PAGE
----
A major storm began to flood Northern California on Sunday bringing up to ten feet of snow at higher elevations before moving south on Monday and Tuesday.
Forecasters said the southern California storm would be “significant,” with up to 3 inches of rain in coastal areas and up to 5 inches in the foothills and mountains.
“We expect a bit more rain in Los Angeles after midnight on Monday and through Tuesday morning,” said Mike Wofford, a meteorologist with the National Weather Service in Oxnard.
One to 3 feet of snow is expected in mountains above 7,000 feet, with a few inches being possible to a depth of 4,500 feet.
“Ski resorts will do well,” said Woofford.
The storm will usher in lower temperatures, with highs in the 50s on Monday and Tuesday and lows plummeting into the 30s on Tuesday night in the mountains and parts of the San Fernando Valley.
Nighttime temperatures could drop to the 20s in Antelope Valley, where officials are forecasting gusts of wind of up to 40 to 65 miles per hour.
Coupled with the storm are potential travel delays, the potential for debris flows in the recent burn areas, local flooding, mud and rock slides on mountain roads, and dangerous winter driving conditions in the mountains at an altitude of approximately 2,000 feet, the weather service said.
In Northern California, an atmospheric river broke through the San Francisco Bay Area on Sunday morning and is expected to deliver the heaviest rain from Sunday night to Monday.
Forecasters said they expect the frontline moving through the Bay Area to grind to a halt over Santa Cruz on Sunday evening, causing increased rainfall and flooding concerns in the recent burn scars.
At higher elevations, there could be more than six inches of rain, with some parts of the Santa Lucia Mountains reaching up to 10 inches, the weather service said.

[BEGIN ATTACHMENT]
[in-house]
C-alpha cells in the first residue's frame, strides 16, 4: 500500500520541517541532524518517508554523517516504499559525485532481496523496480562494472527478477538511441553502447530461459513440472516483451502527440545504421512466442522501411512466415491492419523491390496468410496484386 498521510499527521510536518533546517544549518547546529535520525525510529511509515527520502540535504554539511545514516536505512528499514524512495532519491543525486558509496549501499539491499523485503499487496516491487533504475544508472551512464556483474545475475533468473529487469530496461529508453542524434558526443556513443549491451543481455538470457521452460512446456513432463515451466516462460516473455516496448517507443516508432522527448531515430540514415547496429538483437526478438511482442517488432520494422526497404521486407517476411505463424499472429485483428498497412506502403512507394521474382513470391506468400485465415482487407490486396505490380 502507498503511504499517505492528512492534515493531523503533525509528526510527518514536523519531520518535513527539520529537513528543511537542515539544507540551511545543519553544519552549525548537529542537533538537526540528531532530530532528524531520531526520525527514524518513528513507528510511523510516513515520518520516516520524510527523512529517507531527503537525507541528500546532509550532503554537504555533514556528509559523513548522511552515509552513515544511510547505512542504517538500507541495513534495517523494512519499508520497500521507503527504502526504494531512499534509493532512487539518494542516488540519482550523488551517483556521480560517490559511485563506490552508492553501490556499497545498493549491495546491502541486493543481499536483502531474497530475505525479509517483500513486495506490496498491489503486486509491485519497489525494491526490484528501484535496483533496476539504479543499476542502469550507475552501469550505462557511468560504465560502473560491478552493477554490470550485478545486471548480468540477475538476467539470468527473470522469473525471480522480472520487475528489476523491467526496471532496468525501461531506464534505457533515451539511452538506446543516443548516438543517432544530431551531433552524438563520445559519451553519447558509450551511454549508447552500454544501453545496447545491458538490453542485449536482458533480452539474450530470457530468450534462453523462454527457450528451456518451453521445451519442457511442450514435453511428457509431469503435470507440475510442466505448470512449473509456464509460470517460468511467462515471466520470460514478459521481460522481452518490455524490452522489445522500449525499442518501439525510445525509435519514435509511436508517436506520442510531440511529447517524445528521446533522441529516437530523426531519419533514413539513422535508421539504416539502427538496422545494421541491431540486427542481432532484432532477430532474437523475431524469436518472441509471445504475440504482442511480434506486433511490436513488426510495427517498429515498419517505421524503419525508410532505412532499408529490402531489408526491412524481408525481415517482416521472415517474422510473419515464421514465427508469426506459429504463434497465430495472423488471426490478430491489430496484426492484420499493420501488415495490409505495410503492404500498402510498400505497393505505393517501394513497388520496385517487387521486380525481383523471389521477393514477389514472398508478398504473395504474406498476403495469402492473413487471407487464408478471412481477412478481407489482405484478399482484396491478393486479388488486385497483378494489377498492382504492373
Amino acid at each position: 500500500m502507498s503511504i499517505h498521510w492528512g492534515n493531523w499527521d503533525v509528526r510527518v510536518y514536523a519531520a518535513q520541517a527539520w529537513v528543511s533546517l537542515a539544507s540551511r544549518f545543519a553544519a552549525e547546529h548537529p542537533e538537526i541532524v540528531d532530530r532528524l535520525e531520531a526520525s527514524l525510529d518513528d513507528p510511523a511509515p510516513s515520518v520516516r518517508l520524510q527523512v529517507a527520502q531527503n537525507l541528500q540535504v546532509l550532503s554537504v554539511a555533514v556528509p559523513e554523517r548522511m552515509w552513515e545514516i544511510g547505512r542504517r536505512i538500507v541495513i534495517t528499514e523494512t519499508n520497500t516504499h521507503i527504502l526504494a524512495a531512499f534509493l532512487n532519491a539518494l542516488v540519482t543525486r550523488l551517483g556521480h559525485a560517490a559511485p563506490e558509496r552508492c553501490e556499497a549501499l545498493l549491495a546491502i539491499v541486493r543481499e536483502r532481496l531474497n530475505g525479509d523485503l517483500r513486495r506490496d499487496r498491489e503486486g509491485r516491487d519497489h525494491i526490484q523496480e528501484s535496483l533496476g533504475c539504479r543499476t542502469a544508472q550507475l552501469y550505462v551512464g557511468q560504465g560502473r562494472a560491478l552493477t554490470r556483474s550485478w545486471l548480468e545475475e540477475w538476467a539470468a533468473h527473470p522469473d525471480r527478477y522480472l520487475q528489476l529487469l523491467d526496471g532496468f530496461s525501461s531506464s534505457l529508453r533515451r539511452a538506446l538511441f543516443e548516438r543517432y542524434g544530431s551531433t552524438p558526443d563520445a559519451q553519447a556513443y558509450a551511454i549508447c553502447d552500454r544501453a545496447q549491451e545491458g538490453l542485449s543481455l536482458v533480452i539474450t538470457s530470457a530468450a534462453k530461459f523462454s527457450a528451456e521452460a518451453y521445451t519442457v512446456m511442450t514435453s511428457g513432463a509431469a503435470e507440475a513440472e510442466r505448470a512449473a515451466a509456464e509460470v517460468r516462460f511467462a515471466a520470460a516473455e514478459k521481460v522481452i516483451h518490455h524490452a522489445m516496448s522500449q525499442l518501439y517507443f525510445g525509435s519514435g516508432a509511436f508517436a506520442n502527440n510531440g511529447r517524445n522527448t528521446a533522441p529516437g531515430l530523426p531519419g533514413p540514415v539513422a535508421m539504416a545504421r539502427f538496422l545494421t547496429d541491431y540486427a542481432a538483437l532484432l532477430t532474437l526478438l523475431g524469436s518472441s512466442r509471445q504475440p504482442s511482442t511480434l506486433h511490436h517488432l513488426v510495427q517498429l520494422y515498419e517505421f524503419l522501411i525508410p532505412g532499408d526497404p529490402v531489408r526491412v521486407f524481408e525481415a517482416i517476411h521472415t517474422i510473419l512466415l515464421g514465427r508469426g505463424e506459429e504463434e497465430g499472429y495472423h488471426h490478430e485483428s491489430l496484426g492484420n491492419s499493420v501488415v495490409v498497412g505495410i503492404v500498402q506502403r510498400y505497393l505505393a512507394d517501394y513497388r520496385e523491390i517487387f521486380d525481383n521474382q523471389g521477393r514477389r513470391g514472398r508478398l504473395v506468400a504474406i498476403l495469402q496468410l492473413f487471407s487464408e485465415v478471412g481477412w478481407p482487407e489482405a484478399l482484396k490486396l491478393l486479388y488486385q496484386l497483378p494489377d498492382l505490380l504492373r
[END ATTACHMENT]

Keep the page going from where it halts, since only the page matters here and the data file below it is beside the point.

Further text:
Forecasters said they were also concerned about the potential for fallen tree branches and fallen power lines when strong winds blow through.
But officials said the storm that is sweeping the bay is “nothing like the snowy weather that will hit the Sierra Nevada.
Late Sunday morning, snow pelted portions of Freeway 5 north of Redding and was supposed to spread southeast into the southern Cascades and the northern Sierra. The weather service forecasts “enormous accumulations of snow at the pass height with the standards required for snow measurement”.
“There will be a lot of snow up there. We can get 110 to 120 inches over 8,000 feet, ”said Amanda Young, a meteorologist for the National Weather Service in Reno. “The worst will be early in the morning Monday through Tuesday.”
Our crews work hard to keep the roads free and safe for the traveling public. If you are planning to travel during this storm please make sure you have chains in your vehicle, drive according to conditions, stay vigilant and drive safely around our crews. pic.twitter.com/AOmshBmO2z
– Caltrans District 2 (@ CaltransD2) December 12, 2021
The heavy snowfall will create significant travel delays with “extremely difficult to impossible journeys over the mountains,” officials said, accompanied by strong winds that affect visibility and create potential whiteout conditions.
The Mammoth Mountain ski area has alerted skiers and snowboarders to the potential for heavy snowfall and strong winds for the next few days.
“If you plan to travel to the area during this time, please plan ahead and contact CalTrans for real-time chain control information and road conditions,” the resort said on Facebook. “This storm is going to be a big one – stay safe, plan ahead, obey all closings, and enjoy a classic High Sierra storm.”
The National Weather Service in Sacramento does not recommend travel because chains are required on many mountain roads.
In some parts of Shasta County, 5 to 6 feet of snow could be above 5,000 feet, with more than 6 feet being possible at higher elevations in Lassen and Sierra Counties.
A second weather system could bring more rain and snow on Wednesday and Thursday.
“After this storm we will need a new color scale for our snow forecast maps,” tweeted the weather service.